For some weird reason, Konami decided the Castlevania series’ PlayStation debut should be a ... 2D sequel to a poorly selling Japan-only PC Engine title. Everything about that description would seem doomed to failure on paper — the final nail in Dracula’s coffin, as it were. In practice, however, Symphony turned out to be not only one of the finest entries in the long-running Castlevania series, but also one of the high points of the entire PlayStation library. Some extremely clever technical flimflammery allowed Symphony’s designers to trick the PS1 hardware into handling 2D graphics better than anyone would have expected, resulting in an utterly beautiful action RPG packed with all kinds of detail.
Symphony represented (at the time) a significant rethinking of what “Castlevania” meant, but every inch of it shines with both genuine affection for the franchise and a desire to make the best game possible. From vanity footwear whose only use is to make protagonist Alucard a few pixels taller to the hidden secret ending that doubles the length of the adventure, Symphony is a best-case scenario of what happens when you give passionate developers the tools to express their vision.

Vagrant StorySquare/Square Electronic Arts
3. Vagrant Story
(Square, 2000)
Vagrant Story has only one significant flaw, really: It’s too long. If the developers hadn’t padded it out to head off the complaints that its spiritual predecessor Parasite Eve had been too short, it might well be a perfect work. The minds behind Final Fantasy Tactics sat down to create an adventure in the Resident Evil/Metal Gear Solid mold, and they came up with something wholly unique in video game history.
Presented with a quirky narrative format that blends comic book and fantasy film aesthetics, and told with a rich English-language script that gives its fantasy-horror pulp an almost Shakespearean air, Vagrant Story remains perhaps the single most technically impressive PS1 title ever assembled. It’s not all flowery prose and wyvern-stabbing drama, though; Vagrant Story is held together by absolutely brilliant action mechanics that weave together platforming, puzzle solving and a complex battle system that takes on the feel of a rhythm game at times. Truly a game like no other, which makes it absolute justification for owning a PlayStation.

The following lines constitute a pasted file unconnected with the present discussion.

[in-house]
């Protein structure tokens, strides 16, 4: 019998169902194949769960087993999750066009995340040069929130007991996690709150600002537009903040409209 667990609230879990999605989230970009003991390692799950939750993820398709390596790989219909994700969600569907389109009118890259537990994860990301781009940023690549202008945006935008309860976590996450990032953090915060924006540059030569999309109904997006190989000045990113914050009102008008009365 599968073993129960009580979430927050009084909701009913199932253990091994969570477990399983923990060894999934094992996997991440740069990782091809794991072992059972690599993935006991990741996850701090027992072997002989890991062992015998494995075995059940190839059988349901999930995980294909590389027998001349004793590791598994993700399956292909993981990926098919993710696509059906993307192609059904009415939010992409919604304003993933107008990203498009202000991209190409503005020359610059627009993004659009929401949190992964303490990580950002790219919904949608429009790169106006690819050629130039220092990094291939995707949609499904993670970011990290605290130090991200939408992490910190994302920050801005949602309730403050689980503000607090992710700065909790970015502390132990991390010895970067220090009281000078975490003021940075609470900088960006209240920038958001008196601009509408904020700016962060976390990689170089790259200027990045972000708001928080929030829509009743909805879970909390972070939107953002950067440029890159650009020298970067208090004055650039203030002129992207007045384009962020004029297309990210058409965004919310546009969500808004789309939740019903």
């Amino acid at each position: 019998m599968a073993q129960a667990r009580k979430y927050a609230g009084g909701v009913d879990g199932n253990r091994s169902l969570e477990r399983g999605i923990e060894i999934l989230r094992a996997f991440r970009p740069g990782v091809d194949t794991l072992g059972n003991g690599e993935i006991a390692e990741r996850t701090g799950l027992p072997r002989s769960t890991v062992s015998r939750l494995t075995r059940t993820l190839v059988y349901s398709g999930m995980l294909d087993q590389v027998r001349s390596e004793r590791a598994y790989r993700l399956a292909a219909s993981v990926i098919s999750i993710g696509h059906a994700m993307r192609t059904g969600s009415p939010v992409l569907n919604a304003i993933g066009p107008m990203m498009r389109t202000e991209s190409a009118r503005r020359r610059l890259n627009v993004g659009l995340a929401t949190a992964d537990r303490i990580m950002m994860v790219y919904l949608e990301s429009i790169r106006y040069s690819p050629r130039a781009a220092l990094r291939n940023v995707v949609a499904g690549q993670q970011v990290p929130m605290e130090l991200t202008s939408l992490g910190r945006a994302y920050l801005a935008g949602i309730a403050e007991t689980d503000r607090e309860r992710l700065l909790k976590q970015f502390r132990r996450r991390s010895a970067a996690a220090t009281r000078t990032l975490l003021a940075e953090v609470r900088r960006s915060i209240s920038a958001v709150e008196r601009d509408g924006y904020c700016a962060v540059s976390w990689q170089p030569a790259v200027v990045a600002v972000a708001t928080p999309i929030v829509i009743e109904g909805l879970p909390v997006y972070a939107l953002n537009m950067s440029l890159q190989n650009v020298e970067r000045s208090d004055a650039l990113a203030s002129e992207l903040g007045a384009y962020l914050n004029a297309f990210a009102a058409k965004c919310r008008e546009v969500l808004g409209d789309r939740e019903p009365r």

PaRappa the RapperNanaOn-Sha/Sony Computer Entertainment
2. PaRappa the Rapper
(NanaOn-Sha, 1997)
When the CD-ROM format debuted, developers weren’t quite sure what to do with all that extra space. Throw in some movies? CD-quality music? Not bad ideas, but ultimately those embellishments turned out to be little more than window dressing for standard video game concepts. It wasn’t until PaRappa the Rapper came along that CD-quality audio became truly integral to the game itself. Sony (in collaboration with artist Rodney Greenblat and developer Masaya Matsuura) turned the music itself into a game, demanding players triumph in a series of rap battles in order to win the heart of the protagonist’s would-be girlfriend.
PaRappa synthesized a lot of mismatched ideas that had been floating around the games industry for a while and turned them into a single clever, charismatic musical adventure that takes full advantage of the PS1 hardware. The technology powering the ever-changing raps combines the dynamic music of LucasArts’ iMUSE system with the aspiring-producer gimmick of Peter Gabriel’s Xplora1 and transforms it all into a silly and memorable experience. What other game would dare ask players to guide a lovestruck puppy as he learns to out-rap a UB40-soundalike reggae frog at a flea market? Together with its sequel UmJammer Lammy, PaRappa the Rapper embodied Sony’s innovative, anything-goes approach to publishing — an attitude that had everything to do with PS1’s triumph over the console war competition.

Metal Gear SolidKonami Computer Entertainment Japan/Konami
1. Metal Gear Solid
(Konami, 1998)
Sony never managed to produce precise counterprogramming for landmark Nintendo 64 hits like Super Mario 64 and The Legend of Zelda: Ocarina of Time (sorry, Ape Escape fans). Luckily, Konami stepped up and delivered Metal Gear Solid, which took the same spiritual approach as Mario and Zelda’s latest adventures at the time — that is, updating a classic formula — and advanced it an extra step ahead.
Like Nintendo’s hits, Metal Gear Solid took a concept from an earlier console generation and reinvented it for three dimensions. Director Hideo Kojima barely strayed from the mechanics and design of 8-bit Metal Gear here, but the simple act of reworking stealth warrior Solid Snake and his world into polygons brought new life to those well-worn concepts. Sneaking around wasn’t a new idea when Metal Gear Solid debuted, yet evading (instead of fighting) foes in a three-dimensional space felt far more real than it had in 2D, opening the door for a new philosophy of action game design. It also introduced gamers to a new style of immersive storytelling; thanks to its thrilling real-time cutscenes and extensive, voice-acted “codec” conversations, Metal Gear Solid is as much a movie or radio play as a video game.
Sure, the storyline is plenty corny, and the villain’s awkward climactic speech about genetic super-babies goes on for about 10 minutes longer than it should, but it’s hard to hold that kind of fumbling exuberance against a game that turns every moment of gameplay into a dazzling set-piece or tense cat-and-mouse challenge. Metal Gear Solid debuted almost simultaneously with Half-Life and Ocarina of Time, and it had just as much impact on the future of the medium as they did ... and it cemented PlayStation’s reputation as the place to go for cutting-edge experiences in the process.